“Contentment in every condition is a great art, a spiritual mystery. It is to be learned, and to be learned as a mystery.” Jeremiah Burroughs.
Many people are looking for contentment in our world. In a recent search of a Christian book catalog if found 42 books on contentment for the Christian. Many of them contained things like “12 Steps to Contentment” or “Ten Steps to Victory” over discontent. They are looking for a psychological explanation for why they are not content in life, and what to add or subtract to become content.
Sadly, as a biblical counselor I find that this is what people are looking for when they come to a seminar on the topic of contentment or when they are looking for something to read to find contentment.
We have become such an instant society that we now have an expectation of instant spiritual maturity, instant change, immediate relief from problems, and instant contentment. The maturing Christian will understand that nothing of any spiritual value (outside of our redemption) is immediate. The best growth and change comes with time and is aged like a fine wine or a perfect cheese.
The process begins with our being pressed, squeezed, and mashed by struggles and trials. Through these adverse situations we experience the goodness and grace of God, and we learn that even when all else around us crumbles and fails that He alone can be trusted to meet our needs.
Ultimately we learn that our contentment is found in Christ alone. “Christian contentment is that sweet, inward, quiet, gracious frame of spirit, which freely submits to and delights in God’s wise and fatherly disposal in every condition…”
This is a wonderful reminder that before contentment is displayed in our lives through our words and actions, it is an issue of the heart.
Contentment begins in the inner man. I believe this is why so many people who are trying to work those 10 Steps give up in discouraged failure. They are trying to fast forward to seeing results in the outer man before they ever have changes in the inner man. This is why the role of the heart is critical in dealing with discontent.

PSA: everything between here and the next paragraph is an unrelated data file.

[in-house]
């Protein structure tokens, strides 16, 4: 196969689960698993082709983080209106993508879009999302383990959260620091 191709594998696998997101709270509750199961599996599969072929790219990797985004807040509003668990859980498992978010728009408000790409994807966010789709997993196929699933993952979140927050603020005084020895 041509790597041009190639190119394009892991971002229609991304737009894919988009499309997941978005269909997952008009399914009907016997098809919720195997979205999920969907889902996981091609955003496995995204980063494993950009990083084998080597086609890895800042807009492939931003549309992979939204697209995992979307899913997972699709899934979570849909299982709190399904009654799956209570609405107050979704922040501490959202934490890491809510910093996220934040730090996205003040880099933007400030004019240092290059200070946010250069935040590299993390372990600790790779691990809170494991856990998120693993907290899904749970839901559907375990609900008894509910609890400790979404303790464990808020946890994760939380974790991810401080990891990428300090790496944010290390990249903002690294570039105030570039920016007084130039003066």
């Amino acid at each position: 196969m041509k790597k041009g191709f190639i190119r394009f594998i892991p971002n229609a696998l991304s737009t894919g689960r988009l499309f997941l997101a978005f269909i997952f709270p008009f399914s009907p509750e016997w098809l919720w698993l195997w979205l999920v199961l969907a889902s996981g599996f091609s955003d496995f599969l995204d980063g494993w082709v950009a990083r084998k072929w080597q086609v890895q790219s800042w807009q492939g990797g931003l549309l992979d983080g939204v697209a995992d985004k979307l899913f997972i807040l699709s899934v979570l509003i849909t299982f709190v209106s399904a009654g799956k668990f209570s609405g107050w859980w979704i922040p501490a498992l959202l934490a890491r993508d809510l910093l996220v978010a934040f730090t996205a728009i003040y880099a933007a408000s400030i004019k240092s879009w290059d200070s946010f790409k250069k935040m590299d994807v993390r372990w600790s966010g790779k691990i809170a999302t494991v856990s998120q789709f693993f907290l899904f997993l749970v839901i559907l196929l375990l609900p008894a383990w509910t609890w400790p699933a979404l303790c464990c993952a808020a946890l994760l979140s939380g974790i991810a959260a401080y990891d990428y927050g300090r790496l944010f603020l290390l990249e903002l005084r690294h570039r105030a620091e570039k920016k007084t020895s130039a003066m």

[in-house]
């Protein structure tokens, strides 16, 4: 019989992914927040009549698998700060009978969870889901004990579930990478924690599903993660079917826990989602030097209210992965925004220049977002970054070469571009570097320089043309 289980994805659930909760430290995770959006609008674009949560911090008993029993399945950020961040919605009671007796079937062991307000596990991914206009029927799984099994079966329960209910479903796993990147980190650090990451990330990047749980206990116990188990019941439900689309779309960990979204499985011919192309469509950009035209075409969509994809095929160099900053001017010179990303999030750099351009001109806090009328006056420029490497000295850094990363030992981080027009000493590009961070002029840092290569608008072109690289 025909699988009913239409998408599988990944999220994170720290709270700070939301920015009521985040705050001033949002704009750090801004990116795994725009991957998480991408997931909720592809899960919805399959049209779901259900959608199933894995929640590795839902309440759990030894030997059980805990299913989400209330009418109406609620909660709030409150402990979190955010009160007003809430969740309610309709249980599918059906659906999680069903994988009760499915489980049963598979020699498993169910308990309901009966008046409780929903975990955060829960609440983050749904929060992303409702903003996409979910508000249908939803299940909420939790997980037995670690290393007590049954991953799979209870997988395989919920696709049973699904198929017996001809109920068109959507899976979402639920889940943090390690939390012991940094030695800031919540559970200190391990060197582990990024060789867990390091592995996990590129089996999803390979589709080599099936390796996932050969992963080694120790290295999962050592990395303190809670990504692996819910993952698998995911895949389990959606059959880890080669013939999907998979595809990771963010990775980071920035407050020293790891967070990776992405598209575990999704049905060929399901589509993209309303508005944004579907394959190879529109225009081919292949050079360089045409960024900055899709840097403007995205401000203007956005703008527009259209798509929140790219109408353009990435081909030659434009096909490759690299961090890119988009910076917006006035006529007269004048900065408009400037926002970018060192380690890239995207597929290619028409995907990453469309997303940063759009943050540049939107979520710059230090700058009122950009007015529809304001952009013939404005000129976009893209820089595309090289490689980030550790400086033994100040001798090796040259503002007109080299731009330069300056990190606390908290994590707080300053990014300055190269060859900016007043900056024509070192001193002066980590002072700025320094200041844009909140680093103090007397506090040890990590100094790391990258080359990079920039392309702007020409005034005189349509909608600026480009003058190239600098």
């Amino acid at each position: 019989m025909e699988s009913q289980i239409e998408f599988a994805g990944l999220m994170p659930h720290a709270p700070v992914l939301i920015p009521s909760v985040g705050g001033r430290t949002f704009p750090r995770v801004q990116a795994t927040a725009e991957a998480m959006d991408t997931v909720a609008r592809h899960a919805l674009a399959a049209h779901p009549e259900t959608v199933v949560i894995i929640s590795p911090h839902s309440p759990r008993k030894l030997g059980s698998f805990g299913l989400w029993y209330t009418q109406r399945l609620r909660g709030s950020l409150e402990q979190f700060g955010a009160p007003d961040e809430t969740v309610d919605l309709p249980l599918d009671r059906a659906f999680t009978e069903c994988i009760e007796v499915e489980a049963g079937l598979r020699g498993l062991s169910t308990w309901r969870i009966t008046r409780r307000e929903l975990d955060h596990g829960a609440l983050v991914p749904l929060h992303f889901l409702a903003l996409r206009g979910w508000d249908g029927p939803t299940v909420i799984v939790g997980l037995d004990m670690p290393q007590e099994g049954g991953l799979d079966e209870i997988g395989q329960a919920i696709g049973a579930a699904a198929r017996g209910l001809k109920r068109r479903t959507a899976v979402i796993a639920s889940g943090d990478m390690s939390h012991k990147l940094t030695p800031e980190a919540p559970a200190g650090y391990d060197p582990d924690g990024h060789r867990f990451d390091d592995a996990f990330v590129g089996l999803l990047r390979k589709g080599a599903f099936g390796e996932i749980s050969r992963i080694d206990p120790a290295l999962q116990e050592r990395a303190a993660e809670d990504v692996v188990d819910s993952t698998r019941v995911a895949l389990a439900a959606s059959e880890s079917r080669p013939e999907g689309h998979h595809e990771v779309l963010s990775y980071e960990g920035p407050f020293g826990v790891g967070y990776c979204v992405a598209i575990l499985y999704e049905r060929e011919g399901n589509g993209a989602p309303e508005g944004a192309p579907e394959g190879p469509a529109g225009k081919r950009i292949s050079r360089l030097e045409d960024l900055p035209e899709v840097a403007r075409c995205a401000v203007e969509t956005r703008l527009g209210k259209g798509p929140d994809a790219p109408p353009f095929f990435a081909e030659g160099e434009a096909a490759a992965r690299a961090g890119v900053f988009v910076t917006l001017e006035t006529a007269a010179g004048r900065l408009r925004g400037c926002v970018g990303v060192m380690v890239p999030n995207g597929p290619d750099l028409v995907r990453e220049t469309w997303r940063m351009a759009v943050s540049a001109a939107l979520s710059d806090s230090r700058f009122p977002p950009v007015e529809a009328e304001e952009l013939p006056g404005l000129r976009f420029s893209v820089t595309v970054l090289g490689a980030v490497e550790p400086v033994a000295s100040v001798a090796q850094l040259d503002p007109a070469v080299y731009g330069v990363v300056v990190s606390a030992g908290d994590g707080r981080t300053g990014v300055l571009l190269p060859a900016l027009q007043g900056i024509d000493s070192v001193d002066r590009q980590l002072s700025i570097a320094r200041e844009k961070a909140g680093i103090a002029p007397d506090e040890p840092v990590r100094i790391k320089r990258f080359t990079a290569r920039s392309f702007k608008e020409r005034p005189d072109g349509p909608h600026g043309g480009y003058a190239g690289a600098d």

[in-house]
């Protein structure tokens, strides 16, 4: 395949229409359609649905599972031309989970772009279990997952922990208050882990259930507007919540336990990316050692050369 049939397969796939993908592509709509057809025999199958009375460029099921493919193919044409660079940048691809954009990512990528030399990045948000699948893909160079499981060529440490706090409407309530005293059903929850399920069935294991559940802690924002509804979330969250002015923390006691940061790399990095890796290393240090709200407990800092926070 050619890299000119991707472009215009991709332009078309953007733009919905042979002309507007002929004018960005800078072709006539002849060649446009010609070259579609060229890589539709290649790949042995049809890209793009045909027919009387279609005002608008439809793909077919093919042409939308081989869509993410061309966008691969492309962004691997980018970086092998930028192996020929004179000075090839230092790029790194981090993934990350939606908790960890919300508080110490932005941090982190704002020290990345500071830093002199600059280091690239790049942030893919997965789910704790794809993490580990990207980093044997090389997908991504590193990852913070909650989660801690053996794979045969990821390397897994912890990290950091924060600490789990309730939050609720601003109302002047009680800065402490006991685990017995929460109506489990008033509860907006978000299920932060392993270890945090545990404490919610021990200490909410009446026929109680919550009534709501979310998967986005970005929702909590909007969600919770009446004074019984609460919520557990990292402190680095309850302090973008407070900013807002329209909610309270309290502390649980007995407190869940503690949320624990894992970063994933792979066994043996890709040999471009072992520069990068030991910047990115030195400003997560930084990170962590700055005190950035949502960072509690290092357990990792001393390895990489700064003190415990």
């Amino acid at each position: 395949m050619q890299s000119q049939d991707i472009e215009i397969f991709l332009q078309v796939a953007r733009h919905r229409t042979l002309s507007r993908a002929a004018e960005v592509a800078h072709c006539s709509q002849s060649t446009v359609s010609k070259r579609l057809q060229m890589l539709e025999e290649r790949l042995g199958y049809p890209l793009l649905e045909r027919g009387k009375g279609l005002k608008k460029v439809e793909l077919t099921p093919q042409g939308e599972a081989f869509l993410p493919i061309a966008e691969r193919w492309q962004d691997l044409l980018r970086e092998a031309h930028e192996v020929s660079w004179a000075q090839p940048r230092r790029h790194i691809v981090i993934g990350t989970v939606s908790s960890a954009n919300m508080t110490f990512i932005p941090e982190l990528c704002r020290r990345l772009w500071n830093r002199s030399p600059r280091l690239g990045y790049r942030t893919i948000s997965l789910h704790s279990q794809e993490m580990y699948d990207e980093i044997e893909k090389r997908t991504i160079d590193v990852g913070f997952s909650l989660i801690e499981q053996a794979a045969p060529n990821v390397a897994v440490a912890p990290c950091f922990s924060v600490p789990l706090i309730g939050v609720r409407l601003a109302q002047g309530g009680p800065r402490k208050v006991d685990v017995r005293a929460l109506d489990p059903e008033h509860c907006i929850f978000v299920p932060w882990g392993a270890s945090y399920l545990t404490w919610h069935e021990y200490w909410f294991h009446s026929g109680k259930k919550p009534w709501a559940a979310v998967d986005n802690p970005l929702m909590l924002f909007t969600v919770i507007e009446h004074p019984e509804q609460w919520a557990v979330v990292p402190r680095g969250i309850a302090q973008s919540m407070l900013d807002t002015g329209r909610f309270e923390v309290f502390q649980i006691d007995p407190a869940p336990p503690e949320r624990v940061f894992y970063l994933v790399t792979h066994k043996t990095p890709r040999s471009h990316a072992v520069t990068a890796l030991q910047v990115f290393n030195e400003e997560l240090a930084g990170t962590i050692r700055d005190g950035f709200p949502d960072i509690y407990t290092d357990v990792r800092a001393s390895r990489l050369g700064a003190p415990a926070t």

We have to understand that discontentment is a result of wrong thinking, wrong beliefs, and wrong desires. The actions we take to relieve our discontent, or in other words the things to do that are intended to bring us contentment are the results of taking the wrong approach to contentment.
If we are to believe what the Bible says about the heart and about contentment, then we must understand and consent to this truth: Before we can change what we habitually do while we are discontent, we must change our thinking patterns. This is why transformation of the mind is so critical in dealing with discontentment.
Do not be conformed any longer to the pattern of this world, but be transformed by the renewing of your mind. Romans 12:2 (NKJV)
Before we can change what we do, we have to come to believe or think differently, and that requires a renewing of the mind; in essence, a change of heart.
All quotations are from Jeremiah Burroughs The Rare Jewel of Christian Contentment, Banner of Truth Trust edition, 2005 reprint.